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Super shock: Minister Kelly O’Dwyer industry, calls for cultural change (and fails to recall her own details)

The Australian Tax Office has been ordered to help people find lost superannuation accounts amid a damning productivity commission report into the super industry.

There are 10 million multiple accounts chewing through $2.6 billion dollars in fees and charges.

Many of these accounts are under-performing default funds, created each time someone starts a new job.

“This looks to be on a level even greater than we’re seeing in the Royal Commission into banks.”
– Neil Mitchell

Financial Services Minister Kelly O’Dwyer told Neil Mitchell an overhaul was long overdue.

“The PC has made it very clear that superannuation funds have often been working in their own best interests and not the interests of members,” she said.

Ms O’Dwyer said a cultural change was required — “I think we all know we need to be more connected to our superannuation,” she said.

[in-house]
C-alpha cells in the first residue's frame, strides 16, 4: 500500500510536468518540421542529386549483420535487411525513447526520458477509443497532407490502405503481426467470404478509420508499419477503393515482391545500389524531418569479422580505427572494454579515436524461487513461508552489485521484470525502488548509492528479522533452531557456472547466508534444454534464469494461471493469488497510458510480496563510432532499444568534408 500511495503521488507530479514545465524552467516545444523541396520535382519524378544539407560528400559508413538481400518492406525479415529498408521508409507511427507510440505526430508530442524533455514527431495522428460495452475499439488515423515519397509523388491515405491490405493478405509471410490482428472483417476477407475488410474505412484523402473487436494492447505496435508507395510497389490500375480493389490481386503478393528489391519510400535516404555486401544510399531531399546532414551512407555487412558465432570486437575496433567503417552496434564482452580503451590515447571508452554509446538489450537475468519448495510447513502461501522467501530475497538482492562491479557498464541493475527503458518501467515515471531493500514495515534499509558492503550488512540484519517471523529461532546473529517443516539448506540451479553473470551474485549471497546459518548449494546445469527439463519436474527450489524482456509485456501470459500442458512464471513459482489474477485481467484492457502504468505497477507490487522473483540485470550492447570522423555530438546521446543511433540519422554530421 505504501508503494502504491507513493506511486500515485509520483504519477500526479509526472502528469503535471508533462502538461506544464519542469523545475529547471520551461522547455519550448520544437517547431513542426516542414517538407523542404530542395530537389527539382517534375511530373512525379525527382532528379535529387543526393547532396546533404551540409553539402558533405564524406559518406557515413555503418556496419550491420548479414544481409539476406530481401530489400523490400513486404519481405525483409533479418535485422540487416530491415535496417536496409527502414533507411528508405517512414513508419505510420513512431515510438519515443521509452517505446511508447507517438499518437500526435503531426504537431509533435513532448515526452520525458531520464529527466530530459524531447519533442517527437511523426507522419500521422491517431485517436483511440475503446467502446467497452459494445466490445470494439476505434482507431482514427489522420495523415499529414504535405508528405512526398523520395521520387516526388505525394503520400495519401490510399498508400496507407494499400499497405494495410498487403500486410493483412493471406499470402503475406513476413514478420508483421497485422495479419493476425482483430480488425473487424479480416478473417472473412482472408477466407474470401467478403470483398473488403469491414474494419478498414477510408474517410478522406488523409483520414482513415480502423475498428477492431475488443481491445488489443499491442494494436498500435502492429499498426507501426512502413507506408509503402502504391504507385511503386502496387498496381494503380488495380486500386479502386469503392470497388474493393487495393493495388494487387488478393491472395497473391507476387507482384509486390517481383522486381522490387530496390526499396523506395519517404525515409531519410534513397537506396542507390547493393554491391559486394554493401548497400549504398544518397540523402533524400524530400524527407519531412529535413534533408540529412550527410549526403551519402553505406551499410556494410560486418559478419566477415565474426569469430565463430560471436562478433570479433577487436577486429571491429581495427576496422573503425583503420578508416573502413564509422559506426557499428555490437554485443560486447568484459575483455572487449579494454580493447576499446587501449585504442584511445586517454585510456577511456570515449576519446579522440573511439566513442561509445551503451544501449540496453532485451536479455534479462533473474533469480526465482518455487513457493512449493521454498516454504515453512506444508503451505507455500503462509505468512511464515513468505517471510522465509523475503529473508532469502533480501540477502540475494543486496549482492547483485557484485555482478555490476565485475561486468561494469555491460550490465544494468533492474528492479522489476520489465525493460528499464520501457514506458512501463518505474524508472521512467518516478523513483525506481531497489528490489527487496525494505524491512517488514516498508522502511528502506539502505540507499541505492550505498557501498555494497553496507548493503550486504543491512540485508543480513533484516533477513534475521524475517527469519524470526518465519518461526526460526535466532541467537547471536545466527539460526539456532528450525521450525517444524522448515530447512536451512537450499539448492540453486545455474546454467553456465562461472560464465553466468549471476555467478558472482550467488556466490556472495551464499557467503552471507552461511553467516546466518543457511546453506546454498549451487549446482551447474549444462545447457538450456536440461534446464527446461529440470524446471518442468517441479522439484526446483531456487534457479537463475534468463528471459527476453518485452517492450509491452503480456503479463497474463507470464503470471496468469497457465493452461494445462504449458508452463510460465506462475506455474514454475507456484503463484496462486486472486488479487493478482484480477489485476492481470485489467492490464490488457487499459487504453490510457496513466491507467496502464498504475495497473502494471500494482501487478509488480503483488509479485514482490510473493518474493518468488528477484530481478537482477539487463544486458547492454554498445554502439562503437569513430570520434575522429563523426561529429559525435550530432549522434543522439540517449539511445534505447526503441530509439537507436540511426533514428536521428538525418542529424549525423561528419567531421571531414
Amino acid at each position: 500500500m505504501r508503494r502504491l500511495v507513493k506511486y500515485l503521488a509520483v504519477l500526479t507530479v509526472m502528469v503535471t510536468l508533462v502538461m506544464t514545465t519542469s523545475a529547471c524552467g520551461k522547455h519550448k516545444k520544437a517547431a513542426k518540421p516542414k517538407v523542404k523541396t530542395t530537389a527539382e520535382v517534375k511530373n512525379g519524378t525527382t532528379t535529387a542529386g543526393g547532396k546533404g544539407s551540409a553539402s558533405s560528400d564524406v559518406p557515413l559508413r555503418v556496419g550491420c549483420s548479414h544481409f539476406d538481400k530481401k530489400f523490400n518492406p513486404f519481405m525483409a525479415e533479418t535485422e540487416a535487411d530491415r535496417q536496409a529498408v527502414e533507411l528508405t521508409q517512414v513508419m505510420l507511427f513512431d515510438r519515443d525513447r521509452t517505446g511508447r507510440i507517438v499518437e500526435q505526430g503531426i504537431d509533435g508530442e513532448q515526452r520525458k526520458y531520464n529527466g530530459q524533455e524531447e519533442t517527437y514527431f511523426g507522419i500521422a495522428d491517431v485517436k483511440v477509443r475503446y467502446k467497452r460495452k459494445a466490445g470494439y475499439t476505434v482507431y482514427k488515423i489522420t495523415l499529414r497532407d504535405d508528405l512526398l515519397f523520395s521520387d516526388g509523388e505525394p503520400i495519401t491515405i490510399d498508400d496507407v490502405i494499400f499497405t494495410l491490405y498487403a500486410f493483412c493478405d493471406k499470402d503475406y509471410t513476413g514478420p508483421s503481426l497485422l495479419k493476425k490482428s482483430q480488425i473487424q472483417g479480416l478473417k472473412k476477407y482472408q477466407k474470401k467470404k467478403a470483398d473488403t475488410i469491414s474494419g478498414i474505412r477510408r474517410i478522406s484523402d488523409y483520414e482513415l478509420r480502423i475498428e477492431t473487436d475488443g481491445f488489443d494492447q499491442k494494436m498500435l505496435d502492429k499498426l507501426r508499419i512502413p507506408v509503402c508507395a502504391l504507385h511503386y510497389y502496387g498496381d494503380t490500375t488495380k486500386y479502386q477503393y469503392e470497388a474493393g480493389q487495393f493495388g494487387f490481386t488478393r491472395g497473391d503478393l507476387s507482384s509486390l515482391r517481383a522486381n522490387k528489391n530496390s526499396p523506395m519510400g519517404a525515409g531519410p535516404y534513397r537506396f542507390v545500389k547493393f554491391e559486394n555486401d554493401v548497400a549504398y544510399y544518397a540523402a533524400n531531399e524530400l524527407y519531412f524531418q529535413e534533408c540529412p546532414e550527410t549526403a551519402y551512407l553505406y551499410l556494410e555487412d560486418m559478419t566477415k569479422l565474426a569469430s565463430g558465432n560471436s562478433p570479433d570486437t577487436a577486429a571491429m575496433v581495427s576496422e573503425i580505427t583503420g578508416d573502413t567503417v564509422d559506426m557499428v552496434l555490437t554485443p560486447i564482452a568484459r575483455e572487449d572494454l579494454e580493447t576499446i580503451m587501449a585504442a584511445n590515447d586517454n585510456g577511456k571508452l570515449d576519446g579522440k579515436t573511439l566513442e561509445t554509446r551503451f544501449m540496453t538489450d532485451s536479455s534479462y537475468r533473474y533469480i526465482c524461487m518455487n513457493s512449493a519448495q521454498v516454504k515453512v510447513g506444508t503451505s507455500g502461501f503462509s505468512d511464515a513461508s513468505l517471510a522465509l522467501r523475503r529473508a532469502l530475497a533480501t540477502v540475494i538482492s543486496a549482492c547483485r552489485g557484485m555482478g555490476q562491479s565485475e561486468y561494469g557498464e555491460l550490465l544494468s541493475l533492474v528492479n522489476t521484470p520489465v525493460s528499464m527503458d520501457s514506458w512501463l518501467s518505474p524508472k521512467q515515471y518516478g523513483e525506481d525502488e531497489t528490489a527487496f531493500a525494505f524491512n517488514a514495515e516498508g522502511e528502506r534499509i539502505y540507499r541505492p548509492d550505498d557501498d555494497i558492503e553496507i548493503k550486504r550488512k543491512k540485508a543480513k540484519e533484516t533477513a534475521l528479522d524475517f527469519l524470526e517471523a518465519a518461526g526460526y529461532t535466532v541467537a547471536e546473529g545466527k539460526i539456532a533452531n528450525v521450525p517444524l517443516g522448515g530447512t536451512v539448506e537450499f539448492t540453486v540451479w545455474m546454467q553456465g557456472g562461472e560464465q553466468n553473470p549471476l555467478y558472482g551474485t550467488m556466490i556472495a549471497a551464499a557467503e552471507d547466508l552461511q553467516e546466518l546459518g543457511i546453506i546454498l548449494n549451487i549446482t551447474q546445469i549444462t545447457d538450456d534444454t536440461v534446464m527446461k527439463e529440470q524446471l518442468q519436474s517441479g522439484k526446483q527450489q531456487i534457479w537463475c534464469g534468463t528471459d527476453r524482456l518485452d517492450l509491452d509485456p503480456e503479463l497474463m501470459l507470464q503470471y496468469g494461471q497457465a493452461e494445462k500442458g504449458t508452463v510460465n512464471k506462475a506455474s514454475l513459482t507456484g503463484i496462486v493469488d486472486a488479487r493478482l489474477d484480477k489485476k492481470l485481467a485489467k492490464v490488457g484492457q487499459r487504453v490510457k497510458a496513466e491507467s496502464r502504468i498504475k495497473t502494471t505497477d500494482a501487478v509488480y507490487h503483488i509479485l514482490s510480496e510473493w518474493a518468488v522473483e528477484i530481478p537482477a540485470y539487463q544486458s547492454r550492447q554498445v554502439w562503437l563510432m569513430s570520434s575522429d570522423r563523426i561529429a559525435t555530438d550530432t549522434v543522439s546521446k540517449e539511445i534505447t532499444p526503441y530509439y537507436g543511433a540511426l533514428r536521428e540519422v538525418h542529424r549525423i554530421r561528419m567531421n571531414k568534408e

But it became clear even the minister wasn’t sure about the details of her own superannuation account when Neil asked what deal politicians received.

“I think it’s about 15 per cent, I would have to confirm that,” she admitted.

“To be honest with you Neil I didn’t go into politics for superannuation nor the money.”

Neil: “Isn’t that interesting, though. You don’t know.”

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Ms O’Dwyer said not keeping tabs on your super accounts could have enormous costs.

“The productivity commission says for someone starting out at 21 (years of age), it could mean around $400,000 — I mean, it’s a huge number,” she said.

“If everything goes wrong, which it can do, you can be substantially out of pocket.”

“The super stuff today is frightening.”
– Senator Derry Hinch, talking with Neil Mitchell later this morning